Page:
This article was timely in that I wanted to present something about how entrainment influences neuroplasticity as a way to underscore the relevance of using specific QEEG-informed pulse frequencies in the delivery of tPBM. This paper is helpful specifically as it relates to visual processing efficiency, i.e., perceptual decision making. It is not much of an inference to extrapolate to other sensory processes and the likelihood that their functionality will be positively effected using the same methodology. The Neuradiant 1070+ technology integrated this principle by including pulse frequency control in 4 independent quadrants.
From the abstract:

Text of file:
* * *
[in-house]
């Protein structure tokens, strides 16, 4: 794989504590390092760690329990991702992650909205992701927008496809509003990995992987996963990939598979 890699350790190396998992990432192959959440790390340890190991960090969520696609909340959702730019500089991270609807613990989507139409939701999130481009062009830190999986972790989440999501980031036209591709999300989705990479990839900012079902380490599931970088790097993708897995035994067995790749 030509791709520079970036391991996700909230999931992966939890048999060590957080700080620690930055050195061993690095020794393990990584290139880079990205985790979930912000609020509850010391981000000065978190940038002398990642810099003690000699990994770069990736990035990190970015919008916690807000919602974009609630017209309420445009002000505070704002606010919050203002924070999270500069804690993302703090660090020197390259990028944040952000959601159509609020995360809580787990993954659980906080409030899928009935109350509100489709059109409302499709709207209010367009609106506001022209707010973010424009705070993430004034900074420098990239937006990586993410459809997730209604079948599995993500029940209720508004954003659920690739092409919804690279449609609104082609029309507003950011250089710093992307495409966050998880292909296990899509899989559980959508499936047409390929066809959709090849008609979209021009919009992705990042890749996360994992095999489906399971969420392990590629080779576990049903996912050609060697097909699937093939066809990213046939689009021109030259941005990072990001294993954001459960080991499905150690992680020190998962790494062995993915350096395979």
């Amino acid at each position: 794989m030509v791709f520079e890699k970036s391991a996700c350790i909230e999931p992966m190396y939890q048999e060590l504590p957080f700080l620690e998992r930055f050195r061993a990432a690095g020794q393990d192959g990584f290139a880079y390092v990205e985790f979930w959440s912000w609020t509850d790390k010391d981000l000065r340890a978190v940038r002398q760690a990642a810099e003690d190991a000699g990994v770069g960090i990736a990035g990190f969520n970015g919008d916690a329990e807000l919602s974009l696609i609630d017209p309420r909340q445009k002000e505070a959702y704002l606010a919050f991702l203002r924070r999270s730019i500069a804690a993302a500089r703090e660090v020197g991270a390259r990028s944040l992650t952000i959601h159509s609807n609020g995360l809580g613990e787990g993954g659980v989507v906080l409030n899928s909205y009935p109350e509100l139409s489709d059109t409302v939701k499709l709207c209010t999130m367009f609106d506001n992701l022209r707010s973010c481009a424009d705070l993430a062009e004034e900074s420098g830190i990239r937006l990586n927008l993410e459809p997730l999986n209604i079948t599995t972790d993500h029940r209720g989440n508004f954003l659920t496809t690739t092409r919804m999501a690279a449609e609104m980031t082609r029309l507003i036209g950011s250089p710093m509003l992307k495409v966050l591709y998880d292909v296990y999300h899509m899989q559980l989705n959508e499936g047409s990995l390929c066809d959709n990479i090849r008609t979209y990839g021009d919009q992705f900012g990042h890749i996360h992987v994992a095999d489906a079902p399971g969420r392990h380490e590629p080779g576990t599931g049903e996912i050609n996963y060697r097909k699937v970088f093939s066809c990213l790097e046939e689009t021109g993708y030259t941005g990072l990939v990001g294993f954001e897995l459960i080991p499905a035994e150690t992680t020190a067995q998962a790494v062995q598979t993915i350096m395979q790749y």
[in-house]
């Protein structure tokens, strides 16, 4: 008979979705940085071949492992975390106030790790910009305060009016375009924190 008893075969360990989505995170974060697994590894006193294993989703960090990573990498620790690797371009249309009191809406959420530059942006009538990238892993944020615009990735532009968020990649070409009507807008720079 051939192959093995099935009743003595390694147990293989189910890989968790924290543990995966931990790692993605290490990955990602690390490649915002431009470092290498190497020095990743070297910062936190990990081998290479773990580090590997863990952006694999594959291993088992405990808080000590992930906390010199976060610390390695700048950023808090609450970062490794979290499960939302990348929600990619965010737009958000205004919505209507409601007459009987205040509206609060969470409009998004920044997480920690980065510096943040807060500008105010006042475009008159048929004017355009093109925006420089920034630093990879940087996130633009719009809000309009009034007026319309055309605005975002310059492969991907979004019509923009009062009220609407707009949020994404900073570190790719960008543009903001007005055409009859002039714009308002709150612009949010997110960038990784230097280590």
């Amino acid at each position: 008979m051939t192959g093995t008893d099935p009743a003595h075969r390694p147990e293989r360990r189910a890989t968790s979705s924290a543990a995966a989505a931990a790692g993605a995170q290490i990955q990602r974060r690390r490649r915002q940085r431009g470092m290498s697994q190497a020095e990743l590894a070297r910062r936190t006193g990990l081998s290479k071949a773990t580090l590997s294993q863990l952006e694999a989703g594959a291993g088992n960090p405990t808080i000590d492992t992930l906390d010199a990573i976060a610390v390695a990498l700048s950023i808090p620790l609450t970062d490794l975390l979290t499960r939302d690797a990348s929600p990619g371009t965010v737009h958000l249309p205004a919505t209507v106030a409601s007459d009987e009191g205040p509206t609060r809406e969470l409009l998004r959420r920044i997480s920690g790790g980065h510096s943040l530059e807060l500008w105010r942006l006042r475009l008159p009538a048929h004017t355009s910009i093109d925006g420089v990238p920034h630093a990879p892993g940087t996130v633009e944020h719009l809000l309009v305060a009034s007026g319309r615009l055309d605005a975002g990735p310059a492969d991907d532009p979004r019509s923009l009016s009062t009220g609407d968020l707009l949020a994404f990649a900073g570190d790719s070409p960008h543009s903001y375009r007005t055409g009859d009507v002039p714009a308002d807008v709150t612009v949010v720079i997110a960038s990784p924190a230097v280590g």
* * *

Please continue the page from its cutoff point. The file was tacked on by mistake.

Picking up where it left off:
Training is known to improve our ability to make decisions when interacting in complex environments. However, individuals vary in their ability to learn new tasks and acquire new skills in different settings. Here, we test whether this variability in learning ability relates to individual brain oscillatory states. We use a visual flicker paradigm to entrain individuals at their own brain rhythm (i.e. peak alpha frequency) as measured by resting-state electroencephalography (EEG). We demonstrate that this individual frequency-matched brain entrainment results in faster learning in a visual identification task (i.e. detecting targets embedded in background clutter) compared to entrainment that does not match an individual’s alpha frequency. Further, we show that learning is specific to the phase relationship between the entraining flicker and the visual target stimulus. EEG during entrainment showed that individualized alpha entrainment boosts alpha power, induces phase alignment in the pre-stimulus period, and results in shorter latency of early visual evoked potentials, suggesting that brain entrainment facilitates early visual processing to support improved perceptual decisions. These findings suggest that individualized brain entrainment may boost perceptual learning by altering gain control mechanisms in the visual cortex, indicating a key role for individual neural oscillatory states in learning and brain plasticity.
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